Low FODMAP Kimchi

Low FODMAP Kimchi

Low FODMAP Kimchi

Kimchi is one of the staples of Korean cooking. Normally it would contain a fair few ingredients that are high fodmap. I have made a low fodmap version that excludes things such as onion and garlic.

I have experimented with a few different types of kimchi to try to find a flavourful, but still low FODMAP version. With this recipe I have found what I think is the best version. 

I have included a pinch of MSG as the magic ingredient that ties the whole thing together. Adding MSG gives it a full and savoury flavour which is very hard to achieve if you are unable to add ingredients that naturally contain MSG, such as onions.

The vegetables

Kimchi does depend more on the chili paste/sauce for the flavouring than the actual vegetables. You can kimchi ferment almost any vegetables. Cabbage happens to be a good one as it tends to ferment well and really soak in the flavour of whatever brine/sauce it is left in. The downside with using cabbage is that you will have an upper limit of how much you can eat before FODMAPs become a problem (75 Grams per serving).  

If you wanted to make a NO-FODMAP kimchi I would suggest you to use vegetables such as Radishes, Carrots and Cucumbers. You can eat as much as you want of these vegetables without having to think of FODMAPs. The only thing would be that you do use a little bit of miso paste/soy sauce/honey which do contain some FODMAPS (for more about the allowed serving sizes for these ingredients then check out Monash’s FODMAP App). However, unless you eat the entire jar you shouldn’t need to worry. 

Kimchi brine/Sauce

What makes kimchi stand out from other fermented vegetables is the iconic spicy red brine that is used. Making the sauce is as simple as just mixing all the ingredients into a bowl. It may look a bit dry to start with but when you are packing it down into the jar you will get some of the water from the cabbage seeping out, adding to the volume of brine in the jar. Make sure to pack it down as hard as possible, don’t leave any pockets of air in the jar at all.


When you ferment things you pretty much only need to keep 2 things in mind. Make sure everything is clean and preferably sterilized, also make sure to prevent gas build up to not have kimchi explosions.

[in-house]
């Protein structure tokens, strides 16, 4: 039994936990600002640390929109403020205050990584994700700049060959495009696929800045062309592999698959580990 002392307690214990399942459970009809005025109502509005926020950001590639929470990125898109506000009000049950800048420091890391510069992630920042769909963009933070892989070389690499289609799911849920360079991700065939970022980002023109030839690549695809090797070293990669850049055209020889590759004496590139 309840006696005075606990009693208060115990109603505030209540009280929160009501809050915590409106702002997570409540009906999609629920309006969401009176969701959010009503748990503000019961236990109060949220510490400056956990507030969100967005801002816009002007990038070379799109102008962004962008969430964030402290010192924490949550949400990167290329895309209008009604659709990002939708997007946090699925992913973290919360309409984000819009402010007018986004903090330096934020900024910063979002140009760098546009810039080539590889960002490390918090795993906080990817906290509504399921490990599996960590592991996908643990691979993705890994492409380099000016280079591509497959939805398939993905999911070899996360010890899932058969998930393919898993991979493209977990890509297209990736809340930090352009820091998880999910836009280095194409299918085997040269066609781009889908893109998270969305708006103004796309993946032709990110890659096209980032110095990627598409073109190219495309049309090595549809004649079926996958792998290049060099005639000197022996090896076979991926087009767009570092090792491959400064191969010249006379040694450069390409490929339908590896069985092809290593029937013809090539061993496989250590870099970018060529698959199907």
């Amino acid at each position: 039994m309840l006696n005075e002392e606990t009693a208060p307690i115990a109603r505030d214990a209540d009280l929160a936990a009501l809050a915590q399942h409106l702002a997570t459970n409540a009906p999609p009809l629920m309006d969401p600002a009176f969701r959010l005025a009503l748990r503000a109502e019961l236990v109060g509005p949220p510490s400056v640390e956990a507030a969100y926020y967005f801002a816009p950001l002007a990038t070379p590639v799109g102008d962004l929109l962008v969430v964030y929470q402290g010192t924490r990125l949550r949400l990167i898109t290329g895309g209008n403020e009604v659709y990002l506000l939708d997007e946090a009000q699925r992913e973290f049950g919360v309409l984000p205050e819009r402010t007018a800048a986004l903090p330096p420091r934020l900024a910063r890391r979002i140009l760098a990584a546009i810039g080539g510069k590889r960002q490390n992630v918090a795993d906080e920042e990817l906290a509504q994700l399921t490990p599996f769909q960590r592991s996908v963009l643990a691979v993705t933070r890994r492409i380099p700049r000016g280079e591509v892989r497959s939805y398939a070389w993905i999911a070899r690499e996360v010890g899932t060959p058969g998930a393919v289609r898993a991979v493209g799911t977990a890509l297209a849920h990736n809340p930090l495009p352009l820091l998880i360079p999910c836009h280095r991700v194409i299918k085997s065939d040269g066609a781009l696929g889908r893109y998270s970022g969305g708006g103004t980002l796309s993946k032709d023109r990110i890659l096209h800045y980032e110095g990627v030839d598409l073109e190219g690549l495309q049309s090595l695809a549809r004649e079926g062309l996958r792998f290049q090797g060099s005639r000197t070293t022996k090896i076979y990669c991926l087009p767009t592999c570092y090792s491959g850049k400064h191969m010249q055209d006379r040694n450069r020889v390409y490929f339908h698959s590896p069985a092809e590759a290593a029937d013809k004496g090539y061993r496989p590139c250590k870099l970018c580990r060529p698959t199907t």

When you have placed all the vegetables into the jar you need to make sure its all submerged in the brine. If any part of the vegetables stick up you might run into a mould problem, if this happens you need to dump the contents of the jar and start over. I have personally never run into this issue myself so I would think its quite rare.

Managing the pressure build up is fairly straight forward too. While it is fermenting on the counter top you need to open the jar at least twice a day to prevent the pressure building up. Remember to be careful when you open the jar to not have it spill everywhere. The kimchi will start to “bubble” when you open it, so some splashing may happen.

If you want to splash out and spend a bit of money on fancy fermentation equipment you can buy a jar that is designed to ferment vegetables. They have an airlock in the lid which will let air bubble out without letting any unwanted bacteria come in.

Now that you have gone through all that and made the kimchi

Why not make these recipes using this Low FODMAP kimchi:

Low FODMAP Kimchi Fried Rice with tofu

Low FODMAP Bibimbap

Low FODMAP Kimchi

Delicious and quick low FODMAP variant of a traditional kimchi
Prep Time20 minutes
Mixing10 minutes
Total Time30 minutes
Course: Side Dish
Cuisine: Korean
Keyword: Cabbage, Carrot, Kimchi, Korean, Low FODMAP
Servings: 20 Servings
Cost: $



  • 800 Grams Chinese/Napa Cabbage
  • 300 Grams Daikon
  • 250 Grams Carrot
  • 5-10 Green part of spring onions


  • 3 tbsp Korean Chili Flakes
  • 1 tbsp gochujang paste
  • 3 tbsp Water
  • 1 tbsp Honey
  • 1 tsp Sesame Oil
  • ½ tbsp Soy sauce
  • ½ tbsp Fish Sauce
  • 1 tbsp Miso Paste


Prepping the Vegetables

  • Peel the carrots and daikon.
  • Peel the carrots into thin strips using a vegetable peeler. Matchstick the daikon and cut the spring onions into 1 inch chunks.
  • Take the outer layers off the cabbage. Cut it into quarters length wise. Cut the cabbage into 1-1½ inch segments and give them a good wash in a colander
  • Place the cut pieces of cabbage in a large bowl and sprinkle with salt. Let sit for 10 minutes then fill the bowl with water and rinse the salt off the cabbage, repeat the rinse process 1-2 times.

Making the sauce

  • Mix all the ingredients for the sauce into a bowl. Adjust the amount of chili paste and water depending how spicy and thick you would like the sauce.

Making the Kimchi

  • Mix the sauce with the vegetables in the bowl. Make sure everything is well covered.
  • Grab a large clean jar and tightly pack the vegetables into the jar. Press hard to squeeze all the juice out to make sure all the vegetables are submerged when the jar is full.
  • Leave on a counter top for 2-3 days depending on how hot the room is. Remember to open the lid 1-2 times a day and let all the pressure out (otherwise it might explode) and then transfer into the fridge for about a week. Let the pressure out once a day while storing it i the fridge to prevent the build up.

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